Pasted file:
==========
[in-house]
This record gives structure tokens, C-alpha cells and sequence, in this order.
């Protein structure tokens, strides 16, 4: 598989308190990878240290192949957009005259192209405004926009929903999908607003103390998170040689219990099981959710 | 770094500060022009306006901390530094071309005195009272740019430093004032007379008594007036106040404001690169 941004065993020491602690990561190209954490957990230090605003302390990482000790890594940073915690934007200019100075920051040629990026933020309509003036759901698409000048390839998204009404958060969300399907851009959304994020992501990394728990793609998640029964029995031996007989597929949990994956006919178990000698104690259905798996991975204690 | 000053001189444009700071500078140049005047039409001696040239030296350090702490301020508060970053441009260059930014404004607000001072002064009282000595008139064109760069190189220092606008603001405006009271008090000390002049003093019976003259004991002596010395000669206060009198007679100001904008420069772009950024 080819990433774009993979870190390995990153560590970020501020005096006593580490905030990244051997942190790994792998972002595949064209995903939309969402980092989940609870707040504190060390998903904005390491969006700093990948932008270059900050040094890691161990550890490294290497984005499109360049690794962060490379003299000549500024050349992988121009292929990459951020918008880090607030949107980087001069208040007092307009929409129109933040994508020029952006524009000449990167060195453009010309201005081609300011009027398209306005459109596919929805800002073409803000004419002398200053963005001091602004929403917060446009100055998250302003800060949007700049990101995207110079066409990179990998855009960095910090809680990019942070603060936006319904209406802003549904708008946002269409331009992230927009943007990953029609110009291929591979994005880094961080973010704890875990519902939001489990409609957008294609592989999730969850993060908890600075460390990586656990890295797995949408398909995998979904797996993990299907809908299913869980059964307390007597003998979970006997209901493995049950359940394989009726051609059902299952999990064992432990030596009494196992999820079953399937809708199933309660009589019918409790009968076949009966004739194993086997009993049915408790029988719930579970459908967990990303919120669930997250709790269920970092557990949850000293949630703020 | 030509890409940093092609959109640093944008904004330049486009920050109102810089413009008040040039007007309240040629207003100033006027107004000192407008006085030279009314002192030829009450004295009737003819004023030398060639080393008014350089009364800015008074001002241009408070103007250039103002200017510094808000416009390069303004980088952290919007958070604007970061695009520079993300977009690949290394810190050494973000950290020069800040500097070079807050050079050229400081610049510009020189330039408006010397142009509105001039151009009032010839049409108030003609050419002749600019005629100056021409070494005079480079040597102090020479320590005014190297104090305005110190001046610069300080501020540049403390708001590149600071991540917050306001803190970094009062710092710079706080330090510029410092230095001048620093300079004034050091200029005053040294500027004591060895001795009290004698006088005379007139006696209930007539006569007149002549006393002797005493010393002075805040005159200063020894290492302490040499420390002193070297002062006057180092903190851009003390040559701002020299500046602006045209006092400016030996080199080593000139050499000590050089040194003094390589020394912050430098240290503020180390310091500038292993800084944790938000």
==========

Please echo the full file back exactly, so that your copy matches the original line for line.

[in-house]
This record gives structure tokens, C-alpha cells and sequence, in this order.
């Protein structure tokens, strides 16, 4: 598989308190990878240290192949957009005259192209405004926009929903999908607003103390998170040689219990099981959710 | 770094500060022009306006901390530094071309005195009272740019430093004032007379008594007036106040404001690169 941004065993020491602690990561190209954490957990230090605003302390990482000790890594940073915690934007200019100075920051040629990026933020309509003036759901698409000048390839998204009404958060969300399907851009959304994020992501990394728990793609998640029964029995031996007989597929949990994956006919178990000698104690259905798996991975204690 | 000053001189444009700071500078140049005047039409001696040239030296350090702490301020508060970053441009260059930014404004607000001072002064009282000595008139064109760069190189220092606008603001405006009271008090000390002049003093019976003259004991002596010395000669206060009198007679100001904008420069772009950024 080819990433774009993979870190390995990153560590970020501020005096006593580490905030990244051997942190790994792998972002595949064209995903939309969402980092989940609870707040504190060390998903904005390491969006700093990948932008270059900050040094890691161990550890490294290497984005499109360049690794962060490379003299000549500024050349992988121009292929990459951020918008880090607030949107980087001069208040007092307009929409129109933040994508020029952006524009000449990167060195453009010309201005081609300011009027398209306005459109596919929805800002073409803000004419002398200053963005001091602004929403917060446009100055998250302003800060949007700049990101995207110079066409990179990998855009960095910090809680990019942070603060936006319904209406802003549904708008946002269409331009992230927009943007990953029609110009291929591979994005880094961080973010704890875990519902939001489990409609957008294609592989999730969850993060908890600075460390990586656990890295797995949408398909995998979904797996993990299907809908299913869980059964307390007597003998979970006997209901493995049950359940394989009726051609059902299952999990064992432990030596009494196992999820079953399937809708199933309660009589019918409790009968076949009966004739194993086997009993049915408790029988719930579970459908967990990303919120669930997250709790269920970092557990949850000293949630703020 | 030509890409940093092609959109640093944008904004330049486009920050109102810089413009008040040039007007309240040629207003100033006027107004000192407008006085030279009314002192030829009450004295009737003819004023030398060639080393008014350089009364800015008074001002241009408070103007250039103002200017510094808000416009390069303004980088952290919007958070604007970061695009520079993300977009690949290394810190050494973000950290020069800040500097070079807050050079050229400081610049510009020189330039408006010397142009509105001039151009009032010839049409108030003609050419002749600019005629100056021409070494005079480079040597102090020479320590005014190297104090305005110190001046610069300080501020540049403390708001590149600071991540917050306001803190970094009062710092710079706080330090510029410092230095001048620093300079004034050091200029005053040294500027004591060895001795009290004698006088005379007139006696209930007539006569007149002549006393002797005493010393002075805040005159200063020894290492302490040499420390002193070297002062006057180092903190851009003390040559701002020299500046602006045209006092400016030996080199080593000139050499000590050089040194003094390589020394912050430098240290503020180390310091500038292993800084944790938000």